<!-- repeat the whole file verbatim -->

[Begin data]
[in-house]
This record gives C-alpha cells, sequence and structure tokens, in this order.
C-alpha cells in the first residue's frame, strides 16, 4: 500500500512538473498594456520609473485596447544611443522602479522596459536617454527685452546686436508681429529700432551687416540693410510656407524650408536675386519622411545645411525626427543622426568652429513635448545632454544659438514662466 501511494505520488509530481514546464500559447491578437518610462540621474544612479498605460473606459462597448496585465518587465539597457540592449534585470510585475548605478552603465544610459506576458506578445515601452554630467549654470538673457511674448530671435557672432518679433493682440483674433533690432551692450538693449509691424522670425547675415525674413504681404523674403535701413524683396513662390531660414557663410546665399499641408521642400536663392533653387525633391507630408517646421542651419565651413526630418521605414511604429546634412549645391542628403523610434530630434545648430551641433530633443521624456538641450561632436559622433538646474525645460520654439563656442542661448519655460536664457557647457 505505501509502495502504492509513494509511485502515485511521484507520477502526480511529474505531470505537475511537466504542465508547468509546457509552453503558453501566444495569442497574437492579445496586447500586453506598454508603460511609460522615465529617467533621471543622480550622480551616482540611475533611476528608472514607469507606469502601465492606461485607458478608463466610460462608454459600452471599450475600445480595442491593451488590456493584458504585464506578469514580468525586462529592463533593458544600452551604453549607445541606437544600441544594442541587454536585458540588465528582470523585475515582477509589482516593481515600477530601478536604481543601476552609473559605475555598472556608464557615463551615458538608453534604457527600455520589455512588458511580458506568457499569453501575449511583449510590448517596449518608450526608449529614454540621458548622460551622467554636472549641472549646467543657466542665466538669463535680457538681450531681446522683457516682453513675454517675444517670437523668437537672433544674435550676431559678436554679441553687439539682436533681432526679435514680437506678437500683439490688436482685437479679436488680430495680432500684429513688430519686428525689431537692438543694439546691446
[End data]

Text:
[in-house]
This record gives C-alpha cells, sequence and structure tokens, in this order.
C-alpha cells in the first residue's frame, strides 16, 4: 500500500512538473498594456520609473485596447544611443522602479522596459536617454527685452546686436508681429529700432551687416540693410510656407524650408536675386519622411545645411525626427543622426568652429513635448545632454544659438514662466 501511494505520488509530481514546464500559447491578437518610462540621474544612479498605460473606459462597448496585465518587465539597457540592449534585470510585475548605478552603465544610459506576458506578445515601452554630467549654470538673457511674448530671435557672432518679433493682440483674433533690432551692450538693449509691424522670425547675415525674413504681404523674403535701413524683396513662390531660414557663410546665399499641408521642400536663392533653387525633391507630408517646421542651419565651413526630418521605414511604429546634412549645391542628403523610434530630434545648430551641433530633443521624456538641450561632436559622433538646474525645460520654439563656442542661448519655460536664457557647457 505505501509502495502504492509513494509511485502515485511521484507520477502526480511529474505531470505537475511537466504542465508547468509546457509552453503558453501566444495569442497574437492579445496586447500586453506598454508603460511609460522615465529617467533621471543622480550622480551616482540611475533611476528608472514607469507606469502601465492606461485607458478608463466610460462608454459600452471599450475600445480595442491593451488590456493584458504585464506578469514580468525586462529592463533593458544600452551604453549607445541606437544600441544594442541587454536585458540588465528582470523585475515582477509589482516593481515600477530601478536604481543601476552609473559605475555598472556608464557615463551615458538608453534604457527600455520589455512588458511580458506568457499569453501575449511583449510590448517596449518608450526608449529614454540621458548622460551622467554636472549641472549646467543657466542665466538669463535680457538681450531681446522683457516682453513675454517675444517670437523668437537672433544674435550676431559678436554679441553687439539682436533681432526679435514680437506678437500683439490688436482685437479679436488680430495680432500684429513688430519686428525689431537692438543694439546691446